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Durham fake 911 calls: Cops use fake 911 calls as tactic to gain access to homes

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A fake 911 call tactic being used by police officers in North Carolina is unusually conniving for law enforcement. Officers have told citizens of Durham that they've received a 911 call from their home to gain access inside. Once inside residents can be arrested on numerous infractions, like one woman who was arrested for possession of marijuana, according to the Canada Journal on July 15.

Durham's Police Chief Jose Lopez has passed the word down to his officers that they need to stop lying to residents to make arrests by entering peoples' homes on false pretenses. It also appears that the judge on one of the arrest cases also sees it that way. This became evident when he tossed a case out of court after an officer gained access to a home by using this tactic and finding marijuana, according to Newser.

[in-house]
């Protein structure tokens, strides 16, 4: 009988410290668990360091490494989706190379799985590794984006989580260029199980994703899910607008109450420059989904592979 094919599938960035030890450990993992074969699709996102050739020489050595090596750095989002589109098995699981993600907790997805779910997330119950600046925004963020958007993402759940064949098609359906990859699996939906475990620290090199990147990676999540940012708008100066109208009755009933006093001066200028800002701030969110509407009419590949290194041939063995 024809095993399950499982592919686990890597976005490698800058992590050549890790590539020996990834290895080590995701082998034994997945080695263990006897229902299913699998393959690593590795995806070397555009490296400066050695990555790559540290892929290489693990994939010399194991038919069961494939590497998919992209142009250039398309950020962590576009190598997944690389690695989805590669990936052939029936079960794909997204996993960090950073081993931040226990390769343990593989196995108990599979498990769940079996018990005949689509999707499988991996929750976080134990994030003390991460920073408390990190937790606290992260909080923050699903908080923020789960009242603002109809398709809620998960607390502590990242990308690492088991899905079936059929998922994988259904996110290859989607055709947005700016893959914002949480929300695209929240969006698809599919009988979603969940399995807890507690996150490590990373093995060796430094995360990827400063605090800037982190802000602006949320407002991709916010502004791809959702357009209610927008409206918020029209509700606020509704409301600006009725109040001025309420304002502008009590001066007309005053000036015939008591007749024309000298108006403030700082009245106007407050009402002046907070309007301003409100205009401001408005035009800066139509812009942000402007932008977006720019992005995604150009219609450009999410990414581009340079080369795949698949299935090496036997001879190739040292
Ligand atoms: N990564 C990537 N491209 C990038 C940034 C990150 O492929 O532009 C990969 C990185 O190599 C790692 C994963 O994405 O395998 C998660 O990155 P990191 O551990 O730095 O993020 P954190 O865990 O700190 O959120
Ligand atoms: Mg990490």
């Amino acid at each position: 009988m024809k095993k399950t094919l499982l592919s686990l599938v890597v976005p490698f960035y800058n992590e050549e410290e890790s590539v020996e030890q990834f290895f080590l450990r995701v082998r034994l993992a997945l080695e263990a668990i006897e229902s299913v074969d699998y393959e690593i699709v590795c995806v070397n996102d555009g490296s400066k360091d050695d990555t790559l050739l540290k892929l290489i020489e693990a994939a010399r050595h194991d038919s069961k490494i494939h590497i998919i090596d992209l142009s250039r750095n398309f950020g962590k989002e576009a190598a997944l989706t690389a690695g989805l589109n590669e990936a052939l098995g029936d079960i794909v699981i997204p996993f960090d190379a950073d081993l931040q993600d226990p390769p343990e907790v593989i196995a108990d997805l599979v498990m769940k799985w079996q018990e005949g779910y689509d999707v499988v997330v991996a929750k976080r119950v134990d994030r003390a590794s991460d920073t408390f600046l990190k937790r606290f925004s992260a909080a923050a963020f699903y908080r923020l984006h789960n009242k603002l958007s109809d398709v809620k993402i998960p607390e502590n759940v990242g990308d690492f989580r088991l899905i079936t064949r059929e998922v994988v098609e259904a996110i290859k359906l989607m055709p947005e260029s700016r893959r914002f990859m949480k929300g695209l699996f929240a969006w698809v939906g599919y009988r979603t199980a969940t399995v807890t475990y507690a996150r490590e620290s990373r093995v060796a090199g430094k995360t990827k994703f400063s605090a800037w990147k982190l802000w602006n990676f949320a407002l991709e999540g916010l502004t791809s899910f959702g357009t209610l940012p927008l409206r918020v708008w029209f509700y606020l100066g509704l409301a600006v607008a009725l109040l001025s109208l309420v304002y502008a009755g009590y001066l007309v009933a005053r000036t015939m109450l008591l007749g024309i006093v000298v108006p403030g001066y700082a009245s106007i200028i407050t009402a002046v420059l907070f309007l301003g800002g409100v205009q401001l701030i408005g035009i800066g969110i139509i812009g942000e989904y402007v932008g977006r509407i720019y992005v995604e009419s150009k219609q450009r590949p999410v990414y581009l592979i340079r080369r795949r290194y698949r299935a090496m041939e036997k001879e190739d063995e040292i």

Officer AB Beck knocked on a door and told a woman that they received a 911 call from her home, but the caller abruptly ended the call. Once in the home the officer found a marijuana grinder and two marijuana blunts and arrested the woman. The judge pulled this case right off the court roster and the woman's charges were dropped. The judge then stated to Beck that he "cannot enter someone's house based on a lie."

The sad part about this case is that the judge shouldn't have to be the one to tell the officer that this is unlawful. The officer should have known this all along as he did take an oath to protect people under the laws of the land! Beck apparently isn't the only officer taking liberties with this fake 911 ploy. He told the court that it is "standard procedure" for domestic violence cases.

The police chief in Durham denied Beck's claim, but told the media that he has started an investigation into the fake 911 call reports to residents of the city. He also addressed this to his officers in a memo saying that he has learned that officers are using this tactic to gain access to homes and "this has to stop."

An attorney from Durham equated this unlawful tactic being used by the city's cops as a "right to privacy" issue. He put it elegantly by saying "You can't fake someone out of their constitutional rights."

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